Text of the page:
My approach to Mystery Project X has been more conventional and structured. Figured I might as well give it a shot. Unlike my first two books it's straight fiction, and the first things I worked on were character and story. Not plot! My friend Otis Frampton distinguishes plot from story like this: The plot of "Star Wars" is, "Darth Vader captures Princess Leia, but the droids R2-D2 and C3PO escape with the Death Star plans to the planet Tatooine, where they're bought by Luke Skywalker who etc. etc. etc. " The story of "Star Wars" is, "A young farmboy who yearns for adventure goes on a heroic quest aided by an exiled mentor, a princess on a mission, and a fortune-seeking rogue." Story is subtext: who wants what and why. Plot tells you how they succeed or fail.

So I've got three characters. I don't remember how I got them, but each wants something that conflicts with what the others want. I know who will succeed and fail. A fair start. I'm imagining and sketching scenes, things I picture them doing. I've got three or four really cool images stuck in my head, especially one that encapsulates the whole tale for me. I feel like if I keep that image in mind, my story will stay on track. I start to mold a plot around the story: How do they meet, what happens next, what happens after that, how do they all wind up at the end?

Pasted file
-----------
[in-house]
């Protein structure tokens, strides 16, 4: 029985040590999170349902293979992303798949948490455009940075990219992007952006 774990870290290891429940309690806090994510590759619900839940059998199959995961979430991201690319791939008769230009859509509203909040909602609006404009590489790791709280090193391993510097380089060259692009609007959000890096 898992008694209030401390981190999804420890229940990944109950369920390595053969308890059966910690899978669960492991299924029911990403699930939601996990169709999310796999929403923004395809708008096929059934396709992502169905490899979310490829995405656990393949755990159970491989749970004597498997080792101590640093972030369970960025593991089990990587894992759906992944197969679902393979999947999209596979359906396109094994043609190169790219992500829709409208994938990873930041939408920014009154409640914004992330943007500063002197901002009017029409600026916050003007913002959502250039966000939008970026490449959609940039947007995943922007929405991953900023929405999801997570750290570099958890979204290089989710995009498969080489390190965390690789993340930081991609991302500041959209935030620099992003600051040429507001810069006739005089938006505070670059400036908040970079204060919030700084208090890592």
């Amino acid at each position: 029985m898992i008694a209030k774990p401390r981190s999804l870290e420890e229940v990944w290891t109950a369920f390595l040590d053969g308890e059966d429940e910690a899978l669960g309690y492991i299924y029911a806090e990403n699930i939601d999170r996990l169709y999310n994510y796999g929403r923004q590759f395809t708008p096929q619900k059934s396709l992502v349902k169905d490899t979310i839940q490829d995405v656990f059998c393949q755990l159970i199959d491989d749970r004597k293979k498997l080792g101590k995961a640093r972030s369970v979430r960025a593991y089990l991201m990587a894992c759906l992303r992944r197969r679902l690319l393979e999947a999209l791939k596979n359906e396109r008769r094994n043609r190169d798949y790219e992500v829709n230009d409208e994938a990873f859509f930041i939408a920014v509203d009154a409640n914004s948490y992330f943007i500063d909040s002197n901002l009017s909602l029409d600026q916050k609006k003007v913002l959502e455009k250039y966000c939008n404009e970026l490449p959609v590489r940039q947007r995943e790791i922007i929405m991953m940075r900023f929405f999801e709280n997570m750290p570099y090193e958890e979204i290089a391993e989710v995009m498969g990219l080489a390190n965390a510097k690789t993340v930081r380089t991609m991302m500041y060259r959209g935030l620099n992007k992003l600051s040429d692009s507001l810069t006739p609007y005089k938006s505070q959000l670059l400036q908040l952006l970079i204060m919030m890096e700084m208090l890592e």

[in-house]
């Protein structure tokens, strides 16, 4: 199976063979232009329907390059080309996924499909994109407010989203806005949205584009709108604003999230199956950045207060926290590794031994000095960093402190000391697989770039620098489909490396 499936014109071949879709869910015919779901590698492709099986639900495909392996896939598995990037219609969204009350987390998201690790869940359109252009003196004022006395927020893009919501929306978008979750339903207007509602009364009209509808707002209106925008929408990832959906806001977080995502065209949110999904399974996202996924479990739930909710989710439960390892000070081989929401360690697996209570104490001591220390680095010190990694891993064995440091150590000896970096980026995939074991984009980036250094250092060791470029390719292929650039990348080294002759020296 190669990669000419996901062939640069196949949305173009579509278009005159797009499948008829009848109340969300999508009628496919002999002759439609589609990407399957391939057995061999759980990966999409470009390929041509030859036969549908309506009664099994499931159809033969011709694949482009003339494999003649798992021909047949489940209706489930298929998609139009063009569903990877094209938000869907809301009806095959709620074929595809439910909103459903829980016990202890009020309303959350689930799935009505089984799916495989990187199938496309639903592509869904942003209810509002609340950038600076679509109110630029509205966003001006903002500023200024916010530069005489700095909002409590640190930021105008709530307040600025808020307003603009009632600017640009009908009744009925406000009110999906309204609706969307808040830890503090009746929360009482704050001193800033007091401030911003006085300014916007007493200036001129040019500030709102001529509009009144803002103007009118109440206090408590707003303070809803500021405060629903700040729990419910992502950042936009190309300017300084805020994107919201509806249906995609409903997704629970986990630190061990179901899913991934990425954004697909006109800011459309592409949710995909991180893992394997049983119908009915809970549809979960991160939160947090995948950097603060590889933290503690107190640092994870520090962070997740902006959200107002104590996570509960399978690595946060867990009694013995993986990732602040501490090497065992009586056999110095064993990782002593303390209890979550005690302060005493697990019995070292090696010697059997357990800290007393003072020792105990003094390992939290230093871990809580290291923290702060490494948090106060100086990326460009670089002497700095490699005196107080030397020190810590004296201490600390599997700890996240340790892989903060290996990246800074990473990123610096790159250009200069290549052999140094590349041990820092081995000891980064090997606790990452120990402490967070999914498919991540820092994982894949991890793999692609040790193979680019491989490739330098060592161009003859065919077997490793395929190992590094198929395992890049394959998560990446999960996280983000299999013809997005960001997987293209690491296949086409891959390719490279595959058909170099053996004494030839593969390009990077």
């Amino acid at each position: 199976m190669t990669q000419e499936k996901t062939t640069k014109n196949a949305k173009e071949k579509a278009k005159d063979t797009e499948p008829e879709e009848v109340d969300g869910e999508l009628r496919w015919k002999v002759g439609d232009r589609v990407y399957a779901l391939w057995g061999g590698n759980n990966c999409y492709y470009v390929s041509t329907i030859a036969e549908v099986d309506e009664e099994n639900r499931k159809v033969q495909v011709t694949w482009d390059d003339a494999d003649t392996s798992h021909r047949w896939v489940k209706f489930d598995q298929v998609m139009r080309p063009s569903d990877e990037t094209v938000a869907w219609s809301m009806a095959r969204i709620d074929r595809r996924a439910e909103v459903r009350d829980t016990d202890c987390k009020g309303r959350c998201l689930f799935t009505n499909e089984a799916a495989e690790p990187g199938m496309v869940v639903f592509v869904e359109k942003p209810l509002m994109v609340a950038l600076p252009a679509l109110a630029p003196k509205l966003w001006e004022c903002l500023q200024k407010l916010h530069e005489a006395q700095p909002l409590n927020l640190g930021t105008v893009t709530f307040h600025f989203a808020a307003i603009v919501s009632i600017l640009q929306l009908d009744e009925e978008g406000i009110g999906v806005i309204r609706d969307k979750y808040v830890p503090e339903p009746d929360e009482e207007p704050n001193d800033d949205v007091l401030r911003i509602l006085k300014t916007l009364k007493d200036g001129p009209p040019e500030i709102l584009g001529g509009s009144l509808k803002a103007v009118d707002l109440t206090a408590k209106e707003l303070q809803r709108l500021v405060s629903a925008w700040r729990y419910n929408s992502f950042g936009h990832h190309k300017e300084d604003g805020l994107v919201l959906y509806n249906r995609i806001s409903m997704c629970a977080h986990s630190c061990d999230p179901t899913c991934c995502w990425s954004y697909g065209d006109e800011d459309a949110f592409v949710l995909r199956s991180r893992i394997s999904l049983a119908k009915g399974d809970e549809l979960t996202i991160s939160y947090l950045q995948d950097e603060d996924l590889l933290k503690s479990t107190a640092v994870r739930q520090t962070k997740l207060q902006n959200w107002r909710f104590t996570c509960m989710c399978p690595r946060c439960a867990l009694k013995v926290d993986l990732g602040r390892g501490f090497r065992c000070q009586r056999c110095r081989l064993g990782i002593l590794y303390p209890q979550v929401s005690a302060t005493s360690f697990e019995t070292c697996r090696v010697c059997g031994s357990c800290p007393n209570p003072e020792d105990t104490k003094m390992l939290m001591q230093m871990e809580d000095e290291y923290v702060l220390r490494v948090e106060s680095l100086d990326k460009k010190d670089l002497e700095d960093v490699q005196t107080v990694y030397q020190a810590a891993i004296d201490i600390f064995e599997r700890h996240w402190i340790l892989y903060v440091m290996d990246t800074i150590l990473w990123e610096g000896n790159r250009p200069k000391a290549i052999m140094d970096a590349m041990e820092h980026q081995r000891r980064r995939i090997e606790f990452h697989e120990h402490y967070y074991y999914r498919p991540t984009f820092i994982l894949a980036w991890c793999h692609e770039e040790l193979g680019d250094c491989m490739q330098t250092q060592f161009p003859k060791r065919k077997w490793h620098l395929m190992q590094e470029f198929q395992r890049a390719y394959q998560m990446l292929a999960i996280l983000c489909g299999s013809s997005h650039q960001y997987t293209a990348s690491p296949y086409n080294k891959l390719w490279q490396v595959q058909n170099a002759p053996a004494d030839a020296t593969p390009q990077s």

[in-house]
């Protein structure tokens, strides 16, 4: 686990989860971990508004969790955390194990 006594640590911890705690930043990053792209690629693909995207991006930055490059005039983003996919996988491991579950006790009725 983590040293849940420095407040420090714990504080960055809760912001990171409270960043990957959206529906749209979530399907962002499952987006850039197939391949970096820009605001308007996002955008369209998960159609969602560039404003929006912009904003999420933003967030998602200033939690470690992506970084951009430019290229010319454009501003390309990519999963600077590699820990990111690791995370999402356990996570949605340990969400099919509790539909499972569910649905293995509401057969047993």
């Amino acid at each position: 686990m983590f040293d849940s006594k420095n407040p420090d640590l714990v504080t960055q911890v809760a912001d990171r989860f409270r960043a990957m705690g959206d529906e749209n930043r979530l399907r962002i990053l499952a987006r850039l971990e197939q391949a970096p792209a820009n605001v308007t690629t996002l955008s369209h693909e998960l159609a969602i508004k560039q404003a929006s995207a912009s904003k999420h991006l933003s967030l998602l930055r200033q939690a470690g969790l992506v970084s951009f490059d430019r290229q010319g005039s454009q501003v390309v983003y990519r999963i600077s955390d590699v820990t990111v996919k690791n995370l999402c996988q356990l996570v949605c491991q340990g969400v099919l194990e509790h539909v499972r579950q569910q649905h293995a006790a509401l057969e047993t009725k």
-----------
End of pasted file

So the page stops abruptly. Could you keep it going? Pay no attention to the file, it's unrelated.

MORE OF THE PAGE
Since it's a work of fiction, I set out to apply the fundamental three-act dramatic structure, which goes back to the Greeks. You can think of the three acts as simply the beginning, middle, and end. Or the set-up, conflict, and resolution. Or the thesis, antithesis, and synthesis. Act One sets up the situation and conflicts, and ends with the hero going into action. In Act Two the situation plays out, characters clash, and the hero's problems mount. In Act Three, the hero figures out how to resolve the situation and wins (or, in a tragedy, loses).

Again using "Star Wars" as an example, Act One is everything leading up to the moment Luke sees his home destroyed and decides to go with Obi Wan. Everything's set up, we understand the stakes and rules, the players are in place (although, interestingly, we haven't met Han Solo yet), the game is afoot. Act Two is all the action that leads up to Luke, Leia and Han escaping from Vader and getting safely to the rebels. Act Three is when our heroes use what they learned in Act Two to attack the Death Star and win.